In the week he's been free after spending 23 years in prison for a murder he says he didn't commit, Bill Richards has gotten onto the internet for the first time, used a cellphone, and he's been eating really well.
He was convicted in the Aug. 10, 1993 killing of his wife, Pamela, who was strangled, beaten with two fist-sized rocks, and had her skull crushed with a concrete steppingstone at their motor home in a remote desert community in San Bernardino.
After years of fighting with the help of the California Innocence Project, Richards was freed.
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"If I were a baseball player I'd say I want to go to Disneyland," he said during a news conference on Wednesday at Innocence Project offices in San Diego. "But I really don't."
Richards walked out of the West Valley Detention Center in Rancho Cucamonga on June 21.
San Bernardino County prosecutors have not decided whether they would refile the case, said department spokesman Christopher Lee.
"We are currently re-evaluating the defense's new evidence," he said. "Once we have completed our review we will determine the appropriate course of action."
When Richards discovered his wife's half-naked body with her head bashed in he immediately called 911. It took several calls over 30 minutes until police arrived. When they did, they didn't begin processing the crime scene until daylight, nearly three hours after Pamela's body was discovered, his lawyers said.
That was enough time for dogs to roam the property, obscure footprints and blood evidence, contaminate the scene and partially bury the body.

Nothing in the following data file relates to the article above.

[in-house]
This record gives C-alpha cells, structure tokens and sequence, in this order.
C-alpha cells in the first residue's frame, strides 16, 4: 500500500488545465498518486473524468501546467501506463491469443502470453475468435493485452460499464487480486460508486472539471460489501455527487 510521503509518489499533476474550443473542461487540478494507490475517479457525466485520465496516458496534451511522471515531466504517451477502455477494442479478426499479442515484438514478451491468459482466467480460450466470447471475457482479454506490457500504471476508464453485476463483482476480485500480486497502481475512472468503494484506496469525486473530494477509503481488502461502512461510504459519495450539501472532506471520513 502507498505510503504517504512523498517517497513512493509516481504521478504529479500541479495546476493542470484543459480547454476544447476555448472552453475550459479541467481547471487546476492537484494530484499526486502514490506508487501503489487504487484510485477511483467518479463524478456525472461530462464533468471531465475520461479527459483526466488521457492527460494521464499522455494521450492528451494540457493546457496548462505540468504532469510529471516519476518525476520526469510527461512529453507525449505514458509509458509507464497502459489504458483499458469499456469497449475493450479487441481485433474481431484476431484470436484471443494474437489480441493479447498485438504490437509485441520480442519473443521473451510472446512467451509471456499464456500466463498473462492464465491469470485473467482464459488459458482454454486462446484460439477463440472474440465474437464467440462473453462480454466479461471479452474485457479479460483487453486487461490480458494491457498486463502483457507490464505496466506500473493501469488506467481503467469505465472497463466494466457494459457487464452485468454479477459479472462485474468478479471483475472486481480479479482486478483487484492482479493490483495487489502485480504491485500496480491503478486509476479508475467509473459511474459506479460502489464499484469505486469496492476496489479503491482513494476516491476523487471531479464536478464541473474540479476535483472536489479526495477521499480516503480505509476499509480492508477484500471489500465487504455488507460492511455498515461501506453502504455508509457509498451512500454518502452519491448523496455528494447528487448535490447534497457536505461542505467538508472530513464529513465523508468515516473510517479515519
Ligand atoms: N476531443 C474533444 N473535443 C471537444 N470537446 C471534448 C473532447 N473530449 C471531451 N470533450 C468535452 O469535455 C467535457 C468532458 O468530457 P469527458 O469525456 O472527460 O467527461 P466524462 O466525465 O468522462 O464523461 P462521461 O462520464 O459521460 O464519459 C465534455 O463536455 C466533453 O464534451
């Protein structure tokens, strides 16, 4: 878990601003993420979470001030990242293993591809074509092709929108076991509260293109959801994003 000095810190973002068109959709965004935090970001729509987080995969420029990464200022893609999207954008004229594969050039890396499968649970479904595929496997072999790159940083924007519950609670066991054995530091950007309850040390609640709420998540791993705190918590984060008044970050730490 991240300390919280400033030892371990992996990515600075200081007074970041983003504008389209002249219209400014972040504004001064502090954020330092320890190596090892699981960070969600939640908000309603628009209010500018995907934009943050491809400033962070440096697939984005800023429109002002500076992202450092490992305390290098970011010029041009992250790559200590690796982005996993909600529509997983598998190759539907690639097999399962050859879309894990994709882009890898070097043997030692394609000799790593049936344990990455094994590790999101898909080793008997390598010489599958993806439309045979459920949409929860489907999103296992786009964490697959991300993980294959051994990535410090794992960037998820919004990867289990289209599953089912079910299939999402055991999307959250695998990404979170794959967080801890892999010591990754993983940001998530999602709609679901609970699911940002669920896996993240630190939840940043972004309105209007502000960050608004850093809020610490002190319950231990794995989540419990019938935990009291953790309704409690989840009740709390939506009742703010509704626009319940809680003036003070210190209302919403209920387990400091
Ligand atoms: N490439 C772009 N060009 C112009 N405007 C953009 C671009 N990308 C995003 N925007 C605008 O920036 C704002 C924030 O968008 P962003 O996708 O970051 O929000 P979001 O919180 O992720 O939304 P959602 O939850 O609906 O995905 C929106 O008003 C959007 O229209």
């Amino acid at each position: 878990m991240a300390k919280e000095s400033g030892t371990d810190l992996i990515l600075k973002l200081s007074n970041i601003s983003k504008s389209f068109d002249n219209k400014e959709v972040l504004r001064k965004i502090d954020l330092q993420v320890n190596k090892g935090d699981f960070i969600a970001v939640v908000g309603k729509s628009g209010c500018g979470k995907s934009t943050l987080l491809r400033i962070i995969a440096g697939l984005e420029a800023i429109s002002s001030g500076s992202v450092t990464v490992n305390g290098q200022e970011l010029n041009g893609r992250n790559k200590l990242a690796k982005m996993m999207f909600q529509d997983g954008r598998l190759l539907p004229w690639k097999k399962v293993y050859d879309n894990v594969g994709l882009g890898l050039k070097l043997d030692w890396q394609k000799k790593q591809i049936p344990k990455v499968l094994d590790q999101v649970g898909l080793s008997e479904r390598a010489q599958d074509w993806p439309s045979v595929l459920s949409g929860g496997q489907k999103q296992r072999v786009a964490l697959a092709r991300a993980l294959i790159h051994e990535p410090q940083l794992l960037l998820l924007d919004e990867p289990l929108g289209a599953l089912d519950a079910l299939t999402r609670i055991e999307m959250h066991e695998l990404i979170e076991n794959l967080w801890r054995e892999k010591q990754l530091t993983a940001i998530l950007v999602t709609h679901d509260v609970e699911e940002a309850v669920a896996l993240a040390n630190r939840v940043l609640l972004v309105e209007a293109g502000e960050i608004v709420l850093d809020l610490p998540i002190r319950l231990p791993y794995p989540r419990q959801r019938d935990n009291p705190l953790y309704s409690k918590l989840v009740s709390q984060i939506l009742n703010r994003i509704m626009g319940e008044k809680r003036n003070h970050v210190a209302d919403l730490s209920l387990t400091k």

After three trials, Richards was convicted largely on the prosecution's repeated assertion that no one other than Richards could have committed the murder because there was no evidence that anyone other than the couple were at the crime scene.
They produced a blue thread they said came from Richards' shirt found under Pamela's fingernail. They also argued that there appeared to be a bite mark on Pamela's body that allegedly matched her husband's teeth.
After his conviction, he was sentenced to life in prison.
But his lawyers argued that police did not conduct simple time of death tests, and didn't take fingerprint samples of the couple's home, shed, cars, and the two fist-size rocks used to beat Pamela that could have led to other suspects.
His lawyers also said investigators failed to test the bite mark on Pamela's body for DNA.
The DNA testing that was done on other evidence was inconclusive.
New tests of DNA done after California Innocence Project lawyers filed motions in 2001 revealed that the DNA on the murder weapons and the hairs under Pamela's fingernails belonged to neither Richards nor his wife.
His conviction was reversed in 2009 when a judge said "DNA evidence establishes that someone other than [Bill] and the victim was at the crime scene."
But the California Court of Appeal reversed the judge's ruling after prosecutors appealed the decision and the California Supreme Court upheld that decision.
But in May the California Supreme Court unanimously reversed Richards' conviction, finding the bite mark evidence was central to the conviction and all other evidence was met with "substantial resistance by the defense," Innocence Project lawyers said.